After a hot week, “one day a project” is back with a project between architecture, urbanism and engineering.
(Like what, the three are beautiful and well complementary despite what one would like us to think !).
So we’re off to the other side of the Channel (it’s very FR3 reportage to write that), to Bristol in the United Kingdom. The agency Knights Architects delivers here a pedestrian bridge to cross the Avon River.
Here I see you coming: “Why choose to write about a bridge when there are so many beautiful buildings to be ravished by ? ». To which I would answer: “Well, why not ? “It’s true, a bridge seems simple, not necessarily extravagant, but it is nevertheless an extremely powerful urban and social tool. It allows us to cross natural obstacles like here, but also artificial ones (ring roads, railways, etc.) or cultural ones (reconnecting neighbourhoods). The image of the bridge is vivid in my mind. Going from the simple wooden work do-it-yourself in a hurry (meaning a wooden log wedged between two rocks) to the megastructure suspended several meters high, the bridge can be found in different shapes and scales.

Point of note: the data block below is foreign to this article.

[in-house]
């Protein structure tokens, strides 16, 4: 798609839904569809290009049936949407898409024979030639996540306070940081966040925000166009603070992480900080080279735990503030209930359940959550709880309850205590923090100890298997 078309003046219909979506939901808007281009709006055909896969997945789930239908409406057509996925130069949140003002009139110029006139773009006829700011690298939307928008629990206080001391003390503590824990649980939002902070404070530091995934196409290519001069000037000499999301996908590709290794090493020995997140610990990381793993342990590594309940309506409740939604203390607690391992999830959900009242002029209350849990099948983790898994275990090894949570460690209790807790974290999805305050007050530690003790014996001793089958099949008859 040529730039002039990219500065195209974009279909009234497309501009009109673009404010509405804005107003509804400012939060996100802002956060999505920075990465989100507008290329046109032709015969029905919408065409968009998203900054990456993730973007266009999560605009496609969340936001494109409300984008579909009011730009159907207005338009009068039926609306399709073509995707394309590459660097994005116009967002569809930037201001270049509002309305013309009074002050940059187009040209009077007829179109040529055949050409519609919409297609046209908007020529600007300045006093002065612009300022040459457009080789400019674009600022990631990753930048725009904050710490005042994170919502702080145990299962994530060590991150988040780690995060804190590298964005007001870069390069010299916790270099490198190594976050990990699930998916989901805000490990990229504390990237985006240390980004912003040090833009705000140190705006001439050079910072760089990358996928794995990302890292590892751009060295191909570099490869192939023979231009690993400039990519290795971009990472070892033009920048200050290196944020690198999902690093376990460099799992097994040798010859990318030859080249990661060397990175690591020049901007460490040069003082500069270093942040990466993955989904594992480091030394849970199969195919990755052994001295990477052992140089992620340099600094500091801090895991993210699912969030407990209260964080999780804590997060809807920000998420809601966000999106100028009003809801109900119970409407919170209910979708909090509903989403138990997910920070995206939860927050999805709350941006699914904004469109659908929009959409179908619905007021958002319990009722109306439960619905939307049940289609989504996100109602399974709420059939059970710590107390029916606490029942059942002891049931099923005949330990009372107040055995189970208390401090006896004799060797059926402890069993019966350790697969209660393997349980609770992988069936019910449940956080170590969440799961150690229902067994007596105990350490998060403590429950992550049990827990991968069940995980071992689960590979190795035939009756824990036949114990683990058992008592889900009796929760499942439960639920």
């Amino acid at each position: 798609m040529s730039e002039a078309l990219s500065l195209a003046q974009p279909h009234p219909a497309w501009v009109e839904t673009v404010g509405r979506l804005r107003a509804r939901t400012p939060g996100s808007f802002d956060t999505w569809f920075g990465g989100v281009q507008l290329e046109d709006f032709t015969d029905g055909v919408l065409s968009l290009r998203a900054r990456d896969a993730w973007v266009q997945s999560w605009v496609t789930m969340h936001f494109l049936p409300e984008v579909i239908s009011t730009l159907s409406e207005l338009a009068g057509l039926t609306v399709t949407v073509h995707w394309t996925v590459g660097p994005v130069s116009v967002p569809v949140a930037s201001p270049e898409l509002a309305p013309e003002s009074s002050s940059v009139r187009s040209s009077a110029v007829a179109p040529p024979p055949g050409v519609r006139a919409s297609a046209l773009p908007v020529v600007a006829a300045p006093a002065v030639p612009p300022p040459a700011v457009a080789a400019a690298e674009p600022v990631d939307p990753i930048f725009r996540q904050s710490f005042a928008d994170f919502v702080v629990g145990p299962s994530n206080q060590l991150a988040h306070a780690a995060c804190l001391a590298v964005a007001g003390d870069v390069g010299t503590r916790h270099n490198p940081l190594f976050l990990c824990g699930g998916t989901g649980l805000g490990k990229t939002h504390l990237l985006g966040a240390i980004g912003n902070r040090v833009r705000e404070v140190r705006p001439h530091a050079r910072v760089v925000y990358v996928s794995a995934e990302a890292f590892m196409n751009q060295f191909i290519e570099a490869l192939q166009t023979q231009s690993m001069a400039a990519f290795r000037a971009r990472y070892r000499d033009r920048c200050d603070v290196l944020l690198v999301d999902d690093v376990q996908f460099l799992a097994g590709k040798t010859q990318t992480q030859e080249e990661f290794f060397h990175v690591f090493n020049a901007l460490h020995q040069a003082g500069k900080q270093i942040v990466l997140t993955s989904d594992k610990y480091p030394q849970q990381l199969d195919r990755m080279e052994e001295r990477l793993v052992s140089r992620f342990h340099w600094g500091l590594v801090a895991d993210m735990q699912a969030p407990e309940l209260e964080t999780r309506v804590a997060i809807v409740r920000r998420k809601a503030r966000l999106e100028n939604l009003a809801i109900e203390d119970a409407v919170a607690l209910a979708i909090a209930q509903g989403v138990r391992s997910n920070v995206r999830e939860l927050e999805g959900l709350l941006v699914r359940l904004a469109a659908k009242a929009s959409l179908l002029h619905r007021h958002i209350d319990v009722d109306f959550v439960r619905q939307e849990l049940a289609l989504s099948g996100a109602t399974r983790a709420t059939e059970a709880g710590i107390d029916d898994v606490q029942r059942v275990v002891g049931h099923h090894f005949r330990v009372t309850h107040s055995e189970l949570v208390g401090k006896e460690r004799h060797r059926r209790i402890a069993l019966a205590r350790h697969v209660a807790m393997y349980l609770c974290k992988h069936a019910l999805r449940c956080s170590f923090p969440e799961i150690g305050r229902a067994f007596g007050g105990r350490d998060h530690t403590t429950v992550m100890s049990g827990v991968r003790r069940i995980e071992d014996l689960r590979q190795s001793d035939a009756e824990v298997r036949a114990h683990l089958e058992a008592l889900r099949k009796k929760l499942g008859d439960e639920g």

This one proves to be efficient in what it proposes and economical in gesture. Equipped with two paths, one gently sloping for bicycles and PRMs, the other with stairs for pedestrians, it anchors discreetly on both banks, complementing the road bridge a few metres away. The lines reflect a pure geometry, of white concrete and grey steel, which enhance the brick wall on one side; and the banks left wild on the other.
The railings take up the rhythm set by the shape of the bridge, without embellishments, like a pristine fold that one would have come to lay over the river.
Sometimes, it is useless to imagine 36,000 uses for a project: a few lines are enough to meet the need, the rest would be superfluous smearing !
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